The night before and the morning of the scan we also talked about who we thought was brave. “Moana! Moana is super brave when she walks toward the fire monster and places her face on her face. Moana saves her island and is brave with the water. Also Hei Hei is really funny. Momma, I’m brave like Moana!” Thank the world that Moana exists and my girl can esteem to be just like her. Seriously, thank you Disney for this one- parents definitely approve- but I digress. As we talked through who we thought is brave, she of course mentioned Anna her sweet sister, and I told Landon I thought that she was the bravest kid I’d ever met. She beamed and moved her eyes from side to side. She stood a little bit taller I like to think after that conversation.
So… why do a CT scan now? Well, in conjunction with a sleep study we’ll do June 3rd, Landon’s ENT wants to be able to give us some clearer direction on what’s next for her so we can strategize and schedule her surgeries appropriately. The CT scan will tell the team what’s going on inside- the structure of her inner ear in particular.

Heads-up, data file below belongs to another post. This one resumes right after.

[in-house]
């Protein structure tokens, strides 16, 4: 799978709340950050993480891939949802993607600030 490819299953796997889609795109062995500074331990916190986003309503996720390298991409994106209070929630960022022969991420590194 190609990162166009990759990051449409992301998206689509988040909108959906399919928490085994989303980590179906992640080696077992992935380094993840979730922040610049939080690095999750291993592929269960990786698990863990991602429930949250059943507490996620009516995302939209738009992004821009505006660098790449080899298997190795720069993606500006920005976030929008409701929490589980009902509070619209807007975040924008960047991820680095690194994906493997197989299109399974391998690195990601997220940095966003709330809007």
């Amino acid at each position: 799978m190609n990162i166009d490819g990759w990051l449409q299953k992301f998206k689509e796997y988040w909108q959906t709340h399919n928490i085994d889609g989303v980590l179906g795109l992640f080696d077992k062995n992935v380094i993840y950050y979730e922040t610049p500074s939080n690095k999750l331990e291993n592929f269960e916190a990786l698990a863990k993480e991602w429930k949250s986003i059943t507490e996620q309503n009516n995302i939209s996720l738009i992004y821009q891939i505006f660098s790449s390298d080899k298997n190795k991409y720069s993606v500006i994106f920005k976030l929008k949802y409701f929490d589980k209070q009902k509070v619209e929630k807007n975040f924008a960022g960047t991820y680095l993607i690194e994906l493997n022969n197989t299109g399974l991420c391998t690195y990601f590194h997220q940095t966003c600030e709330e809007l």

Here is even more detail in case you’re wondering:
The scan will allow the otolaryngologists (ENTs) to “see” into the middle and inner ears to understand the internal anatomy. From the scan, they will grade the her ears’ anatomy on a 10 point scale to determine if canalplasty (opening the ear canals) is an option for improving her hearing loss. This 10 point scale is called the Jahrsdoerfer or “J” scale and was developed by Dr. Robert Jahrsdoerfer. The “J” scale is broken down on the following point system:
Stapes bone 2
Oval window open 1
Middle ear space 1
Facial nerve 1
Malleus-incus complex 1
Mastoid pneumatization 1
Incus-stapes connection 1
Round window 1
External ear 1
Total Possible Score 10